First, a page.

Fold to 3bet – This is a great stat to have, especially if you’re a bit aggressive and like to 3bet bluff.  Be aware of the game you’re in as there’s a lot more aggression in short-handed games, and you’re slightly less likely to get away with your bluffs at 6-max tables.  Know what you’re trying to accomplish with your 3bet before you make it.  If you’re on a stone bluff, you’d like to see a high Fold to 3bet, but if you’re going for value then you want to see a very low Fold to 3bet as you don’t want him to get away from hands that you dominate.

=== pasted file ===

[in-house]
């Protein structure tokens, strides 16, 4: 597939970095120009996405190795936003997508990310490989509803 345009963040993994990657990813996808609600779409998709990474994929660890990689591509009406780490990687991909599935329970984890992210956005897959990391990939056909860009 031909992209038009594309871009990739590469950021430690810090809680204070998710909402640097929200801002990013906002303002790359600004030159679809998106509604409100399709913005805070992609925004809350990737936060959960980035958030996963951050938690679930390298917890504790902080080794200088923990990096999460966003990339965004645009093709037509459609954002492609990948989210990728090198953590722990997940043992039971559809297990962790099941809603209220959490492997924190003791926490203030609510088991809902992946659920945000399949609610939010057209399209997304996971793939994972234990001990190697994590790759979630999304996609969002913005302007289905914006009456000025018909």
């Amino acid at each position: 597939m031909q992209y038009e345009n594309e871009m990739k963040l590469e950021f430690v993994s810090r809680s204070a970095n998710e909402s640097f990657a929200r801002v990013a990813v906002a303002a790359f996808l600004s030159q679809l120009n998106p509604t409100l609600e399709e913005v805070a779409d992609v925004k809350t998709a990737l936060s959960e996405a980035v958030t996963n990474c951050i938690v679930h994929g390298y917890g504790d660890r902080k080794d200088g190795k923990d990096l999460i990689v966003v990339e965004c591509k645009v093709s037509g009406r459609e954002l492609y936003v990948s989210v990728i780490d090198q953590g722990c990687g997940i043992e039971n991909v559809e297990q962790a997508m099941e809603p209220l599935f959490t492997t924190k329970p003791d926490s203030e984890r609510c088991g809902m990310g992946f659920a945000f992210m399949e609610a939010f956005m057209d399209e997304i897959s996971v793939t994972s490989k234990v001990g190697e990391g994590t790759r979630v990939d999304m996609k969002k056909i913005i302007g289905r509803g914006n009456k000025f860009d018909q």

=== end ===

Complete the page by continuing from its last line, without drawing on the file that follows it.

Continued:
Combo Stat #5 – Total RFI & Fold to 3bet

I chose the same color for the background for these two to aid me in my decisions when facing an open.  The relation between these two numbers is pretty telling, just like the VPIP/PFR gap.  If you’re up against a high RFI and high Fold to 3bet, then you’ve got an aggressive opponent who is capable of ditching hands before it gets too costly.  Opposite stats (low and low) indicate that he only opens with premium hands and won’t give up that tight range easily.

You can encounter players with disparate numbers, like a 30% RFI with a 10% fold to 3bet.  This means he continues with 90% of his opening range, so you can 3bet him pretty widely and he’ll continue with hands you dominate.  Less frequently you’ll encounter a low RFI and a high Fold to 3bet.  These are guys who just can’t take the aggression and want to play small ball pre-flop.  Punish them.